Indonesia: Rohingya and Bangladeshi Migrants Held at Aceh Detention Centre

Indonesia: Rohingya and Bangladeshi Migrants Held at Aceh Detention Centre

Thousands of migrants have arrived in Indonesia and northwest Malaysia over the past week. Finally on land after being abandoned at sea, they are being held in detention centres until the authorities decide what to do with them. Many of the migrants are Bangladeshis who set sail seeking jobs and a better life. The others are Rohingyas, a stateless people who have escaped persecution in Myanmar.

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Work is under way to determine the migrants’ identities so they can be processed as refugees or be repatriated back to their home countries.

“For the Myanmar people or ethnic Rohingya, we will wait for the order from our superior to place them in the immigration detention centre. As for the Bangladeshi the embassy has already come and taken data from them and they will cross-check with Bangladesh and will do the repatriation,” said immigration official Cut Anna Darmawan.

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Officials have used loudspeakers to appeal to local people living near the shelter in Aceh not to get too close to the migrants, fearing they could spread disease. But people have ignored the orders.

Hundreds have thronged the two warehouses where the migrants have been housed since their arrival, bringing rice, instant noodles, clothing and home-cooked meals.

Indonesia has “given more than it should” to help the Rohingya and Bangladeshi migrants, its foreign minister has said. Retno Marsudi said she will meet with Malaysian and Thai officials to discuss how to solve the migrant problem with help from their countries of origin, the UN refugee agency and the International Office for Migration.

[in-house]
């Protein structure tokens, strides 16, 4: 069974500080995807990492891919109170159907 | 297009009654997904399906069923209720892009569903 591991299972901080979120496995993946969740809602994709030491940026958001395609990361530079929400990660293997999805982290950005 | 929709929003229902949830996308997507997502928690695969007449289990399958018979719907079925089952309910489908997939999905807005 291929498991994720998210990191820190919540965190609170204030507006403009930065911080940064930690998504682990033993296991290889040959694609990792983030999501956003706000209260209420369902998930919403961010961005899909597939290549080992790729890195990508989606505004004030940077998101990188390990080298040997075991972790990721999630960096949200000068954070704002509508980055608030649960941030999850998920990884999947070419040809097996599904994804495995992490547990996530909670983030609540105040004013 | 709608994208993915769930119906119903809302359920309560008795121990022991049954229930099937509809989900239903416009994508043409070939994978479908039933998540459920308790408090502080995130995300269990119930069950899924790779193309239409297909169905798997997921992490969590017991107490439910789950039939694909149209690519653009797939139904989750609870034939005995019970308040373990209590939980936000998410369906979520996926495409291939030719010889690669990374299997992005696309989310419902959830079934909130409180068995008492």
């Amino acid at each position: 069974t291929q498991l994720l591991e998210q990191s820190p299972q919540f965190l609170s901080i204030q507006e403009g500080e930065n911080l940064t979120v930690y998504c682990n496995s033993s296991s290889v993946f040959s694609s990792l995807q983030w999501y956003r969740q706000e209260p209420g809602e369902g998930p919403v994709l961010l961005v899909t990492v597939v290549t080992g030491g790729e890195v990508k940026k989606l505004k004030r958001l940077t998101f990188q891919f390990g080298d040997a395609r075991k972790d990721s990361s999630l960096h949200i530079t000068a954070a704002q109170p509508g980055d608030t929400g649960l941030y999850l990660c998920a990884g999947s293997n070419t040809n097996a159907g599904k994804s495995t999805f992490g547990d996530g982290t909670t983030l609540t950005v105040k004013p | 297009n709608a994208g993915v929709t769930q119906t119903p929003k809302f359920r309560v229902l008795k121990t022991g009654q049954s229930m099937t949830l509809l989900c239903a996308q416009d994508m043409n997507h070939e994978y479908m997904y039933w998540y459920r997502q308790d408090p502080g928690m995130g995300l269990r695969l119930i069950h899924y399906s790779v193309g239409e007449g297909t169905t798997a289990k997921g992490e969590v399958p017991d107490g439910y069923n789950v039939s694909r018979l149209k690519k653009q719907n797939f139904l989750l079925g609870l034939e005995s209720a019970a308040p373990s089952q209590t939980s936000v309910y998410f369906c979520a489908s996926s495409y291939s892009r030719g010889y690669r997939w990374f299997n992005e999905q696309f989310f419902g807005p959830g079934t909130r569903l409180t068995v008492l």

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Marsudi said Indonesia has sheltered 1,346 Rohingya and Bangladeshi migrants who washed on to Aceh and North Sumatra provinces earlier in May. The first group came on 10 May with 558 people on a boat, while the second with 807 on three boats landed on 15 May.

Even before the crisis, nearly 12,000 migrants were being sheltered in Indonesia awaiting resettlement, she said, with most of those Rohingya Muslims who have fled persecution in Buddhist-majority Myanmar. No more than 500 of those migrants are resettled in third countries each year.

The migrants who have made it this far just want better lives. “Whether I stay in Indonesia or Malaysia it doesn’t matter, or even Australia or America. All I want is to get a job and find something to eat,” said Muhammad Amin.

Thousands of migrants are believed to be stranded on similar boats in Southeast Asian seas as governments in the region seek to prevent them from landing, despite a request by the United Nations to rescue them. The United Nations said the deadly pattern of migration by sea across the Bay of Bengal would continue unless Myanmar ended discrimination.

Malaysia, Indonesia and Thailand have all turned or towed overcrowded migrant boats away from their shores in recent days, in what the IOM has described as “maritime ping-pong with human lives”.

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Source: IB Times

 

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